There’s a common misconception that dehumidifiers are bulky, noisy, energy-guzzling contraptions that are only really used in homes with serious mould and damp issues.

Whilst it’s true that some models on the market are indeed loud and cumbersome, dehumidifier technology has come on leaps and bounds lately. Using a dehumidifier can bring you a range of unique benefits for both your health and home, many of which are little-understood. Many of the newer models are quieter, lighter and more energy-efficient, too! Here are 5 great benefits of using a dehumidifier...


 1. They prevent and hinder mould growth

Dehumidifiers take away excess humidity in your home, leaving you with drier air. This helps to reduce damp and the associated problems like mould growth and peeling wallpaper. You can find out if your indoor air is too humid by using a hygrometer.

Moulds need moisture to grow. They love the humid conditions found in most homes during this time of year. When the central heating is cranked up and ventilation is compromised by keeping windows closed, moulds thrive. Dehumidifiers take away the essential humidity that mould needs in which to grow.

NHS Choices reports that people living in homes with damp and mould are more likely to develop breathing problems, infections and allergies[1]. Damp and mould is also linked with effects on the immune system. They recommend that particularly sensitive groups like the elderly and the very young, the immune-compromised and those with breathing problems like asthma should not be exposed to damp and mould.

Moulds are a widely underestimated allergy trigger. Mould allergy is a reaction to mould, which is associated with a whole host of unpleasant symptoms. Allergic people have reported panic attacks, wheezing, a runny nose and depression as a result of exposure to mould. Moulds also release MVOCs as they grow, which can cause health problems (especially for those with chemical sensitivity). If you’re concerned about the effects of mould on your health, then see your GP.

2. They inhibit dust mites

Dust mites are extremely common and are again a little-understood allergy trigger for many people. Even the cleanest homes harbour dust mites, which tend to lurk in mattresses, upholstery and carpets. These tiny creatures are microscopic; they don’t bite, but they can cause allergy symptoms in certain people.

They love the warm, humid conditions that domestic environments provide. They need food (such as keratin broken down by fungi) and moisture to survive. They’re prolific in humid environments, so taking away excess moisture can really help to reduce the dust mite population in your home. Remember that you’ll need to combine this with thorough cleaning and dust mite-proofing measures to have a significant effect.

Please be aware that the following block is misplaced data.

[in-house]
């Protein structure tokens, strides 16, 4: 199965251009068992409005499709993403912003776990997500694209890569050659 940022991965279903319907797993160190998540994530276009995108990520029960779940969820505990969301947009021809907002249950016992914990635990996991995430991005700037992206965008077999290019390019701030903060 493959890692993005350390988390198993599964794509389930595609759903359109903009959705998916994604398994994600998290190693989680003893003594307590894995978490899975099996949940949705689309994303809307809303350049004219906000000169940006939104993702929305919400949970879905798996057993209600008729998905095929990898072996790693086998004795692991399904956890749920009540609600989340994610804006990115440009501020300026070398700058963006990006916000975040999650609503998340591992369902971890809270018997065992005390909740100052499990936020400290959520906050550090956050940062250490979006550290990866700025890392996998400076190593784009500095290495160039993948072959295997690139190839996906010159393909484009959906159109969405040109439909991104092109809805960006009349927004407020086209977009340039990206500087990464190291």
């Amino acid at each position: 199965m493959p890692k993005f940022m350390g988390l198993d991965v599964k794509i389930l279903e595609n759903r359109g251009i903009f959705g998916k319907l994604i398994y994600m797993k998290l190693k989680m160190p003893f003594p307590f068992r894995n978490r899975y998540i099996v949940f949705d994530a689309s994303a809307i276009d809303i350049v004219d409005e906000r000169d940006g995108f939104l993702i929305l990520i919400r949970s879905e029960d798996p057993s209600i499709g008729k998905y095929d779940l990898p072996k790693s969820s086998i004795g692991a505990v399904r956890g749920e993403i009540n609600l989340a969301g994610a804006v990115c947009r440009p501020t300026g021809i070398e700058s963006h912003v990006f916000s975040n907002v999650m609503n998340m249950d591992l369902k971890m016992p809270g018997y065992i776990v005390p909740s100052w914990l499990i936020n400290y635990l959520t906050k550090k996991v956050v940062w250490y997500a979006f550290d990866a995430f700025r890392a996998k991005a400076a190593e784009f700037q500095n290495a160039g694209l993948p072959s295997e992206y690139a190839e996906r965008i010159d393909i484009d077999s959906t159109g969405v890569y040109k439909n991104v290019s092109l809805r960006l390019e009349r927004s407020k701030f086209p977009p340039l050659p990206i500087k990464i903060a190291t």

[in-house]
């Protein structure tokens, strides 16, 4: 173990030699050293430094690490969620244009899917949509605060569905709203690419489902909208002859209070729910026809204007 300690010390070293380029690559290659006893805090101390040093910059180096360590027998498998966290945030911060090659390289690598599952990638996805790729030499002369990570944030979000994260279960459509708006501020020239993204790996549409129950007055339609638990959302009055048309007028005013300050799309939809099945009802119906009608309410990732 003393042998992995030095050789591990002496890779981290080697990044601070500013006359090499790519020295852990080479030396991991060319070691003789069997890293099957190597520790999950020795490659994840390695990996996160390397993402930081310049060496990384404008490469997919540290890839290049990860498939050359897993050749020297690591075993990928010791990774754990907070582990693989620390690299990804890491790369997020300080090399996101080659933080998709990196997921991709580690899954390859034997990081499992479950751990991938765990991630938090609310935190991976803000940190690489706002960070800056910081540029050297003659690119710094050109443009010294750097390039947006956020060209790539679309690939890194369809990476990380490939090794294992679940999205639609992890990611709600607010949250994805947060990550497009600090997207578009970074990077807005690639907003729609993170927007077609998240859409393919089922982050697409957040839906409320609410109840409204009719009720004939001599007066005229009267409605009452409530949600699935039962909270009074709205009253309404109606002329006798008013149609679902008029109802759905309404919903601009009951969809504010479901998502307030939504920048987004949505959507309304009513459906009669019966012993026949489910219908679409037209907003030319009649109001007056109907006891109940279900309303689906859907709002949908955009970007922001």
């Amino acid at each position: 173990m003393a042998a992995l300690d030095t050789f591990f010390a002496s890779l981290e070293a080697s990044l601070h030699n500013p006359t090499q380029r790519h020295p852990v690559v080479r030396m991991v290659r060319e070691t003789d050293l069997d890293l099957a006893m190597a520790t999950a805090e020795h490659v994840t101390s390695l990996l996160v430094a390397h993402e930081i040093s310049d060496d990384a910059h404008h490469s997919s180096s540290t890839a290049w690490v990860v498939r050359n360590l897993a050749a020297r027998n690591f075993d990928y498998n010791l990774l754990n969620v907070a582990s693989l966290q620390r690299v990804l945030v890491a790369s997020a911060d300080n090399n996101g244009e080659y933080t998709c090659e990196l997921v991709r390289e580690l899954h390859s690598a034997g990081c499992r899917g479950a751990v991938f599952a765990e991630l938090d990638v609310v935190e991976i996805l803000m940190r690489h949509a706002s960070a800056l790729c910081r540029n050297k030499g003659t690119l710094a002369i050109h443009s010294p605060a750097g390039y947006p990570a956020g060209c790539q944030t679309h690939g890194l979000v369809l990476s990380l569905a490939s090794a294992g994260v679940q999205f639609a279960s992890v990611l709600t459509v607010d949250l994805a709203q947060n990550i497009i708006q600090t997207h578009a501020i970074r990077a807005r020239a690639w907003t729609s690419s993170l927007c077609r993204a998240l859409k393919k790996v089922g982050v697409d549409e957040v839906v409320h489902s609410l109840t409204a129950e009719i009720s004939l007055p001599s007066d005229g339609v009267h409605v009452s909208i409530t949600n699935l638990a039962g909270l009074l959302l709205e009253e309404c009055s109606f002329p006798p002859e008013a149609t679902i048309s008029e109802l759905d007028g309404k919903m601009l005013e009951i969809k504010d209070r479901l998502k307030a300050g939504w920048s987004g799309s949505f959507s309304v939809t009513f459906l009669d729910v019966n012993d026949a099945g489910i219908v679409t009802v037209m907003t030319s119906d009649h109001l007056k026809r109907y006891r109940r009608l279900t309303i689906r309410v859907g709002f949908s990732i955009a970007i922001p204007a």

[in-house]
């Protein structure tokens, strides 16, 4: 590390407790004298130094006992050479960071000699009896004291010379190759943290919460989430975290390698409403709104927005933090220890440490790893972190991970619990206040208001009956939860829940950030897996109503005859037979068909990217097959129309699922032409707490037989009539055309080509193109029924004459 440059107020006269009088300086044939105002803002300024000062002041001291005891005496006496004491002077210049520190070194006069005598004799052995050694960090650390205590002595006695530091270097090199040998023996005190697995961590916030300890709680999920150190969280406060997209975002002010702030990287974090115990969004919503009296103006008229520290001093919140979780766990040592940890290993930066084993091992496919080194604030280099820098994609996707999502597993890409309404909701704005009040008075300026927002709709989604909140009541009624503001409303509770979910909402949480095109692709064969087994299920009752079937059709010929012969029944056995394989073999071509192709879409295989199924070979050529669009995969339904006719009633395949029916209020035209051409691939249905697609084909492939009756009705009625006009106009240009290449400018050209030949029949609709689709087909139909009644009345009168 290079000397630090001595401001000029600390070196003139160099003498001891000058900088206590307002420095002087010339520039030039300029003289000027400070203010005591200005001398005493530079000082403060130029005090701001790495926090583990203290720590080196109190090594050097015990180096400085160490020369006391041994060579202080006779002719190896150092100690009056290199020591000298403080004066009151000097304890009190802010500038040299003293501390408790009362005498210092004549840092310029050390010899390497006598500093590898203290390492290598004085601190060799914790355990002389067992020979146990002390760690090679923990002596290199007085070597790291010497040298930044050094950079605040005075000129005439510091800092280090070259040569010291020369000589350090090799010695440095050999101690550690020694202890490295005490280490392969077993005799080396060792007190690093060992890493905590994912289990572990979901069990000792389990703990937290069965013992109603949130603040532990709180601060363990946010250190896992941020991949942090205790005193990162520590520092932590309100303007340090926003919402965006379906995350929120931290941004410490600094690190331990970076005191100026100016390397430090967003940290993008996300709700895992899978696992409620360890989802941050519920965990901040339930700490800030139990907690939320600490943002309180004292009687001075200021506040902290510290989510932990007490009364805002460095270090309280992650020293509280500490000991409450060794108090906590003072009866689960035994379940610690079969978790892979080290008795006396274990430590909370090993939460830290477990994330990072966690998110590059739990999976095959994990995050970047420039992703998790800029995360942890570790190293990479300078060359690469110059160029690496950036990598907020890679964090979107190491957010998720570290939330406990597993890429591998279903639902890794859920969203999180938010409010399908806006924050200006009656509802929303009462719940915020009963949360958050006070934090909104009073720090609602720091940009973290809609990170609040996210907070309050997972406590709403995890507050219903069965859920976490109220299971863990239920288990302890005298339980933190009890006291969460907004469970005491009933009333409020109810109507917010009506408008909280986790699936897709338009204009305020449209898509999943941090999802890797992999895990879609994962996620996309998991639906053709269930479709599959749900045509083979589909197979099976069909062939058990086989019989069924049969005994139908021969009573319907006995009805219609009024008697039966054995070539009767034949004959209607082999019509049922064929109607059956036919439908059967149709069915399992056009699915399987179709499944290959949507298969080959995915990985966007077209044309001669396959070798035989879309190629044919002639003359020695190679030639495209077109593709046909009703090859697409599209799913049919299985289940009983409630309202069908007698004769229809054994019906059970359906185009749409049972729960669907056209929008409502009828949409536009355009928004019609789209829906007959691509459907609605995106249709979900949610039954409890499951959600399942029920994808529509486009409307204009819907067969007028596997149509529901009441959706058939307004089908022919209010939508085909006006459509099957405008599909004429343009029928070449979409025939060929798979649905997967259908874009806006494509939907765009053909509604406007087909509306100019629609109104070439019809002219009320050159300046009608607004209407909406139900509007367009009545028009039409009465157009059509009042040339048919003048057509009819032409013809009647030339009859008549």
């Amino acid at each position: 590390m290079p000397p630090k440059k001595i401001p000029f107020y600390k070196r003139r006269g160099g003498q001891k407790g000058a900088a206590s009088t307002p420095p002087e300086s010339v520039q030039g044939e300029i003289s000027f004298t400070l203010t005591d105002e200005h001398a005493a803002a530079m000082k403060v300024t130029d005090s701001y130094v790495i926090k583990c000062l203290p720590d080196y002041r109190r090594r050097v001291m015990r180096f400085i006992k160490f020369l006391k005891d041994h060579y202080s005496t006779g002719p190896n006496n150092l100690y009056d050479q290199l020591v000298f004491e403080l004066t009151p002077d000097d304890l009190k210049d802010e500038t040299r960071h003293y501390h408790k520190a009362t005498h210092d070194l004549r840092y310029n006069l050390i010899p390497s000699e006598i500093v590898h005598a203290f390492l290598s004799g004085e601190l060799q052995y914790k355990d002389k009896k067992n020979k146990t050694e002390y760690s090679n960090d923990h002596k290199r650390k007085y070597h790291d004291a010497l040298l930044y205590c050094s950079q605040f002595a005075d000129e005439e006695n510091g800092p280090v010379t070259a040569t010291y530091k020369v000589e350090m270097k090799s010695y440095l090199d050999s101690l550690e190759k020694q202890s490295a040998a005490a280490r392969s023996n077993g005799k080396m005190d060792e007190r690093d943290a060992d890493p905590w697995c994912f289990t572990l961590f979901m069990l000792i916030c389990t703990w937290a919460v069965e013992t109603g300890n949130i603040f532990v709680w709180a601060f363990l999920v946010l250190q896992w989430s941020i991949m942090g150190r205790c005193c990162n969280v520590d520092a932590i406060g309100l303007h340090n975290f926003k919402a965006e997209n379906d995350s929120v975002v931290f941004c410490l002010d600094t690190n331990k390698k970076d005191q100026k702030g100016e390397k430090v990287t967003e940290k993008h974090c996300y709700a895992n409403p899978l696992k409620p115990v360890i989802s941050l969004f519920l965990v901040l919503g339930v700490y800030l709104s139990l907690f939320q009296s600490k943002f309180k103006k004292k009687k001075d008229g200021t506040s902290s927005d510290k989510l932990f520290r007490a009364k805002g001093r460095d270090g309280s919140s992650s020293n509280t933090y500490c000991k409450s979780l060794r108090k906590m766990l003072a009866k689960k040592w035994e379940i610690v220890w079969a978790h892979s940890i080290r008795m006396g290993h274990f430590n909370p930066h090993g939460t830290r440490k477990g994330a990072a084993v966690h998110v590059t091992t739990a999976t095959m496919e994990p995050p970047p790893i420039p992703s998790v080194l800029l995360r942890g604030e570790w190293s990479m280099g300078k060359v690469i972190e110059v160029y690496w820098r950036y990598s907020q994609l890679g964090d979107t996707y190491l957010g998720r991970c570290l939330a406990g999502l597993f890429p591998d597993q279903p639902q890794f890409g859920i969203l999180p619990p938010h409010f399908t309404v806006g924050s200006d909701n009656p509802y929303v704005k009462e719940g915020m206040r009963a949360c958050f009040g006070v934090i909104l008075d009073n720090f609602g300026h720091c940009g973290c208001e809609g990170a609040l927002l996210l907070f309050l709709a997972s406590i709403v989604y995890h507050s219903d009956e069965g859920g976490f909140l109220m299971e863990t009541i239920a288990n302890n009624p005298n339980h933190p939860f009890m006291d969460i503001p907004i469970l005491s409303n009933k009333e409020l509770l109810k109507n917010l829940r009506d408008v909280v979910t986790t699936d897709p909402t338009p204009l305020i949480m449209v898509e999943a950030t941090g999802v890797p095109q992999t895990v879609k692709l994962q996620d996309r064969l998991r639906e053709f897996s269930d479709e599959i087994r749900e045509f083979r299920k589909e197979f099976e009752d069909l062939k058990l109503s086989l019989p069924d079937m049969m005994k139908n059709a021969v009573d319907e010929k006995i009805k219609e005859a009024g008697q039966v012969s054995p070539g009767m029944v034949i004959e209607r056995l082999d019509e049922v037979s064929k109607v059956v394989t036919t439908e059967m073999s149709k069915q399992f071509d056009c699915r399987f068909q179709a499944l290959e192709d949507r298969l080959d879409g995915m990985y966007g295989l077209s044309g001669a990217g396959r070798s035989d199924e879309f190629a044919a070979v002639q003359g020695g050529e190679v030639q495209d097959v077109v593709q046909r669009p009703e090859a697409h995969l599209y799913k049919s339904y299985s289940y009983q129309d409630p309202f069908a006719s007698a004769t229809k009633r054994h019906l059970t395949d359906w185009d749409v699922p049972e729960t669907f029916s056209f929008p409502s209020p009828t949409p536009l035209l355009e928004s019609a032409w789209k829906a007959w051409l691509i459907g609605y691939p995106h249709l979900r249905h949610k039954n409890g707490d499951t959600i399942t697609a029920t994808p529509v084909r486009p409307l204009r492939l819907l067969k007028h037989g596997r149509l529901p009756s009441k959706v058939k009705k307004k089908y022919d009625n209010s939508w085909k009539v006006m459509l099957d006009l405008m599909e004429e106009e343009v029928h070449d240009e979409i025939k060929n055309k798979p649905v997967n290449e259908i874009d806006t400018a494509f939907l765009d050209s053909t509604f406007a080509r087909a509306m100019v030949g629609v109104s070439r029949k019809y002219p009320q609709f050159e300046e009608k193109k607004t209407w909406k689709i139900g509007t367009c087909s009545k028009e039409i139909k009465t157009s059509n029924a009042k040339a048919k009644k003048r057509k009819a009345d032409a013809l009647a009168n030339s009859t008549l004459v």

3. They reduce condensation

Condensation is a widespread problem. Cooking, showers and baths can all cause condensation, which in turn can contribute to damp and mould growth. A dehumidifier can help to reduce the effects of this in other rooms of the house.

4. They can help to dry clothing

If you don’t have a tumble dryer or the weather is not conducive to drying your washing on the line, a dehumidifier can be helpful for speeding up the clothes-drying process. Some models even have a specific laundry-drying function. We wouldn’t recommend this approach if you have a tumble dryer already. Initially you will still be adding excess moisture to the air that wasn’t there before, though the dehumidifier will remove this once the clothes are dry. Dehumidifiers with laundry drying functions can be very useful in homes without laundry drying facilities and rental accommodation.

5. They can protect your home furnishings

Excess moisture can cause furniture and upholstery to harbour mildew. They can develop that characteristic ‘musty’ smell and feel slightly damp to the touch. A dehumidifier can help to prevent this. Remember if you have antique furniture or woodwork, be careful not to let the air get too dry. Air that’s too dry can cause woodwork to warp and crack!

Learn more about dust mite allergy here.  

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References: [1] http://www.nhs.uk/chq/Pages/Can-damp-and-mould-affect-my-health.aspx?CategoryID=87&

Disclaimer: Information included in this blog post is intended for information purposes only and is not to be used as a substitute for consultation with a medical practitioner. Images not necessarily to scale.

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